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Opinion ARTICLE

Front. Cell. Neurosci., 03 January 2014 | http://dx.doi.org/10.3389/fncel.2013.00278

Telocytes, exosomes, gap junctions and the cytoskeleton: the makings of a primitive nervous system?

  • 1Center for Brain and Cognition, University of California, San Diego, CA, USA
  • 2Medimark Corporation, Del Mar, CA, USA

The Facts

Telocytes (TCs) form a remarkable new cell species found in many types of tissue. They were discovered by Professor Laurentiu-Mircea Popescu of Roumania in 2005 (Popescu et al., 2005), and are characterized by having very small cell bodies (consisting of a nucleus and a small amount of cytoplasm) and “extremely long and thin” tubular processes called telopodes (up to 100 micrometers long, yet only 20–200 nanometers wide). Telopodes consist of long thin tubes (called podomers) interspersed with short dilations (called podoms) that have the appearance of axonal boutons en passage. Podoms contain abundant mitochondria, calveoli and endoplasmic reticulum (Cretoiu et al., 2012a, 2013). TCs form a dense convoluted network linking TCs with each other, and with many other cell types including secretory acini and exocrine epithelial ducts, nerve fibers, macrophages, and blood vessels (Nicolescu et al., 2012; Popescu et al., 2012; Bosco et al., 2013). Gherghiceanu and Popescu (2012) report that TCs make contact with virtually all types of cells in the human heart including Schwann cells, endothelial cells, pericytes, macrophages, mast cells, fibroblasts, stem cells/progenitors, and working cardiomyocytes. In the urinary system they establish numerous contacts inter alia with macrophages in the sub-capsular space of the kidney, or with smooth muscle cells, nerve endings as well as blood capillaries in the ureter and urinary bladder (Zheng et al., 2012). In the esophagus the cells that they make contact with include macrophages and lymphocytes (Chen et al., 2013). In the small intestine TCs encircle muscle bundles, nerve structures, blood vessels, fundi of gastric glands and intestinal crypts Vannucchi et al. (2013).

These networks contain embedded stem cells (Luesma et al., 2013). Connections by TCs with all of the aforementioned entities are made both by electron-dense nanocontacts involving junctions, and via exosomes (Nicolescu et al., 2012; Popescu et al., 2012; Luesma et al., 2013). Exosome release occurs along the telopodes (Cretoiu et al., 2012b). In the eye this gap-junction-linked network is prominent in the uvea and sclera. Moreover, exosomes (with a diameter up to 100 nm) are delivered by TCs to a wide variety of cells including cells of the iris stroma (Luesma et al., 2013), leading these authors to suggest that TCs may be involved in integrating neural, vascular and endocrine processes. Several authors have suggested that TCs are involved in tissue protection, remodeling and regeneration (Xiao et al., 2013; Zhao et al., 2013; Zheng et al., 2013) as well as mechanical support, spatial relationships with different cell types, intercellular signaling and modulation of intestinal motility (Cretoiu et al., 2013; Milia et al., 2013).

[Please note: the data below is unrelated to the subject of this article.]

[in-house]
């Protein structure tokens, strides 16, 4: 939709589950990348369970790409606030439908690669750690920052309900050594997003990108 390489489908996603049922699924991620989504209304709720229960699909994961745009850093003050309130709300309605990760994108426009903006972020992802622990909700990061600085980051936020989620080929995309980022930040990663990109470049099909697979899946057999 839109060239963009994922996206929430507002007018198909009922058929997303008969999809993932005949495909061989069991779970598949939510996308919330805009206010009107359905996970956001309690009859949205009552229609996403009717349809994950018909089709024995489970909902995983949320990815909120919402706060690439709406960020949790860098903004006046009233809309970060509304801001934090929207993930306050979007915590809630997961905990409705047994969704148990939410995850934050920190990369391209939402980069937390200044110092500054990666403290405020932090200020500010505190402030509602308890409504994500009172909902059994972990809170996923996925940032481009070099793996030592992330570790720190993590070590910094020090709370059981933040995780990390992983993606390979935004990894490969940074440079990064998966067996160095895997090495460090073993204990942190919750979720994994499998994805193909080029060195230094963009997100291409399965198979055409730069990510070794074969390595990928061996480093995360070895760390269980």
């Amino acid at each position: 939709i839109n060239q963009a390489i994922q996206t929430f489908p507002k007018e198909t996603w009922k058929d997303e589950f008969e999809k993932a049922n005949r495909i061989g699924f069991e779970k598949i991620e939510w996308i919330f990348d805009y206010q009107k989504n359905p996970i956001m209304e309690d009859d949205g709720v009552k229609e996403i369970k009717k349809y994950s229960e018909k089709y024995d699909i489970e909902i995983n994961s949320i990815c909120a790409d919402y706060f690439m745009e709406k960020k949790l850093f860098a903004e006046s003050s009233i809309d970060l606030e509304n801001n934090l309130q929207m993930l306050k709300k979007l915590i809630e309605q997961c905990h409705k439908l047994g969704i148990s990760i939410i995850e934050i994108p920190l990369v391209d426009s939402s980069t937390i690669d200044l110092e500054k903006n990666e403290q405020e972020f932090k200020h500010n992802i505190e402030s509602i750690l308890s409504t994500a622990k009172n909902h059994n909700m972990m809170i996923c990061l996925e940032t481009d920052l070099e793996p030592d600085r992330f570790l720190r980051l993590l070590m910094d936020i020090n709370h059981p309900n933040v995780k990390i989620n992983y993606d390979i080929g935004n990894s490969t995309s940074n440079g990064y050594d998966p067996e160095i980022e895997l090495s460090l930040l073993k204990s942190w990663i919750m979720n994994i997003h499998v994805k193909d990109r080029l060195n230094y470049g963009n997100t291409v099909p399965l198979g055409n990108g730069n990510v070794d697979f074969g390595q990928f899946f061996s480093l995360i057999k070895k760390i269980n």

Their presence in the meninges and in the choroid plexus/subventricular zone within the proximity of neural stem cells led Popescu et al. (2012) to suggest that TCs may be involved in modulating neural stem cell fate. Ongoing investigations are revealing increasingly important roles for TCs in the stabilization of healthy tissue function, so as to minimize inflammatory tissue damage and possibly oxidative damage to particular organs (Haines et al., 2013). For example, Zhao et al. reported an inverse correlation between the magnitude of infracted zones of rat myocardium and cardiac TC density (Zhao et al., 2013). TCs, therefore, function in tandem with stem cells in anatomical locations designated “stem-cell niches” resulting in an enhancement of their engraftment capability (Polykandriotis et al., 2010). Ceafalan et al. (2012) have suggested that TCs are involved in skin homeostasis, remodeling, regeneration and repair.

It is of interest to note that, on a micro scale, a TC shares some of the properties of the claustrum (a nucleus in the mammalian telencephalon), namely, keeping its fingers in many pies, therein elevating the role and prospective benefits of gap junctions and a thin topology (Smythies et al., 2012, 2014). Both structures seem to be closely involved in integrating the function of multiple other structures.

Explanations of the Facts